Gates Lays Down the Gauntlet on the F-22

Defense Secretary Robert Gates isn’t known for his stirring oratory, and his speech to the Economic Club of Chicago is representative of his understated style. But when it comes to the F-22, the SecDef’s ire shows through.

The overarching theme of the speech was the future of the U.S. military, a rather obvious topic. I don’t agree with all that Gates has done, and is preparing to do. I question his fixation on population-centric counterinsurgency and post-conflict reconstruction. I think he could have done more to cut unnecessary weapons systems, although he deserves credit for tackling the low-hanging fruit.

By the same token, much of the criticism leveled against Gates is unfair, and some of it is absurd. Gates demolishes the charge that he has slashed defense spending, by pointing out that the FY2010 budget is $534 billion, $19 billion more than in FY09. “Only in the parallel universe that is Washington, D.C.,” Gates noted, “would that be considered ‘gutting’ defense.”

But he hasn’t shied from making some cuts, and he has taken on some politically popular programs. And the F-22 is at the top of this list. Gates devoted nearly a third of the speech to the F-22, and the bottom line is this:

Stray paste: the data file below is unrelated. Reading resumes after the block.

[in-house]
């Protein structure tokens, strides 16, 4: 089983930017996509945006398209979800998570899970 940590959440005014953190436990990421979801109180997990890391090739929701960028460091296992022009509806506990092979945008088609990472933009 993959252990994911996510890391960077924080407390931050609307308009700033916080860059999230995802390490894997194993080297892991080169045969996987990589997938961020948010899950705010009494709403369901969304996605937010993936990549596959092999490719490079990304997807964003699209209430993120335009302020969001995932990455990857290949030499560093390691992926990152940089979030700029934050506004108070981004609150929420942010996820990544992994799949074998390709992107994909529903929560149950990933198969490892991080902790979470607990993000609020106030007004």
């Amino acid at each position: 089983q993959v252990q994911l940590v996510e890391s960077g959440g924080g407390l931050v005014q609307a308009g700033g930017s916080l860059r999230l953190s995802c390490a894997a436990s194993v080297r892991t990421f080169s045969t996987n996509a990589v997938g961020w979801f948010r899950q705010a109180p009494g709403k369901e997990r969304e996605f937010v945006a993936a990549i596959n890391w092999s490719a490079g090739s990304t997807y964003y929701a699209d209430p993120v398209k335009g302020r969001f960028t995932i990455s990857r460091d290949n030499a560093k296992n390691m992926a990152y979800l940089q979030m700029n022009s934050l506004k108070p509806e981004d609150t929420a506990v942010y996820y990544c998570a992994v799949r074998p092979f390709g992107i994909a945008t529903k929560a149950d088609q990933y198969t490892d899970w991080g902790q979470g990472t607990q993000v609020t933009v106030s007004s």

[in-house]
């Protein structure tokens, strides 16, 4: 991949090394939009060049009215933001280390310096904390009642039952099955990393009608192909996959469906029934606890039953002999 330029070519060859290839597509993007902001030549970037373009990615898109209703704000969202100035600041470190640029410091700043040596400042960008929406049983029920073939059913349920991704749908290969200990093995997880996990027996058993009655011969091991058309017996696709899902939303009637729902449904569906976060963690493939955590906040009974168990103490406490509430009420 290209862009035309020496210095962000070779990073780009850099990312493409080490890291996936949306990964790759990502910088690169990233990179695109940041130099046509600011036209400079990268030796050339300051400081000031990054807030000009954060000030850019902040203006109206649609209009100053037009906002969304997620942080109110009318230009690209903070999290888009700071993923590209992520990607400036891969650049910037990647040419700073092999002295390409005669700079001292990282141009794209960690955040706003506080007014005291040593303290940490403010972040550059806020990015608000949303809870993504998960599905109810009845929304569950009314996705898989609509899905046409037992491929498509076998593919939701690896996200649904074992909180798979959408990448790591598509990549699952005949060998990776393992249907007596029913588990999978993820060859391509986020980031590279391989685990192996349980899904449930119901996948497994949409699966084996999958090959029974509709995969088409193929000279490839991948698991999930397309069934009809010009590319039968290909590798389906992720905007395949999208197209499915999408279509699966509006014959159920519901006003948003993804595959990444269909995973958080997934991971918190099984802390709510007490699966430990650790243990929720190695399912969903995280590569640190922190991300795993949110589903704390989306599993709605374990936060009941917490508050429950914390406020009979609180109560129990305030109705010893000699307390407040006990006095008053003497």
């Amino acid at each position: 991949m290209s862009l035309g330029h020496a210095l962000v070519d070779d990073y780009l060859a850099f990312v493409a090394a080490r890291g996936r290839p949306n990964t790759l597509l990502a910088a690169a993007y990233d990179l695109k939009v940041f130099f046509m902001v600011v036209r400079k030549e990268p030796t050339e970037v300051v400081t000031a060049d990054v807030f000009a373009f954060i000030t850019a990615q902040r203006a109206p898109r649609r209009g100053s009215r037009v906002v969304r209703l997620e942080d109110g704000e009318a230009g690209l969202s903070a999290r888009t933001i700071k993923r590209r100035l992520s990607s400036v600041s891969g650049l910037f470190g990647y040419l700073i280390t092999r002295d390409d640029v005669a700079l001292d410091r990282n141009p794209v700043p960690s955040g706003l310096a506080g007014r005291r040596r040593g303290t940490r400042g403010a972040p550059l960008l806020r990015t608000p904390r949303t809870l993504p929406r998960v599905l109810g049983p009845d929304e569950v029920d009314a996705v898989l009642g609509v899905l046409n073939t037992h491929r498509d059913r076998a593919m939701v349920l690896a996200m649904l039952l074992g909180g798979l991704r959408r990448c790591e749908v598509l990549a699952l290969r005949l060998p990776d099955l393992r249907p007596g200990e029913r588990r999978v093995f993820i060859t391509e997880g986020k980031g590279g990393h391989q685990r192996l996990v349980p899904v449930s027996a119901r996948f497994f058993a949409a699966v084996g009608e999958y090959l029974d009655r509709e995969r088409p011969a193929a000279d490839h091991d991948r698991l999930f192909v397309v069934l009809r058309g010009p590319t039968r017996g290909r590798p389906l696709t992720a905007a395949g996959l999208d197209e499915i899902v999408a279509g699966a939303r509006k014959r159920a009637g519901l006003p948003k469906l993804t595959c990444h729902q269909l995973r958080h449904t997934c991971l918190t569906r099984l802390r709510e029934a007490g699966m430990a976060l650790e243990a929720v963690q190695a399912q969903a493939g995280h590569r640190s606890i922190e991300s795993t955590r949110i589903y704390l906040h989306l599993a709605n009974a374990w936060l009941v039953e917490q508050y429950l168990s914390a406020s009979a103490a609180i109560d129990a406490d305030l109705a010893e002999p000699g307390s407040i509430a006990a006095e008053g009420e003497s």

[I]f we can’t bring ourselves to make this tough but straightforward decision [to terminate the program at 187 aircraft] — reflecting the judgment of two very different presidents, two different secretaries of defense, two chairmen of the joint chiefs of staff, and the current Air Force Secretary and Chief of Staff, where do we draw the line? And if not now, when? If we can’t get this right — what on earth can we get right? It is time to draw the line on doing Defense business as usual. The President has drawn that line. And that red line is a veto.  And it is real.

No one reading this speech should have any doubts that Gates and President Obama are serious. We’ll know perhaps as soon as Monday — the Senate is supposed to vote on the McCain-Levin amendment to strip funding for the F-22 from the Defense Authorization bill — whether Congress is paying attention.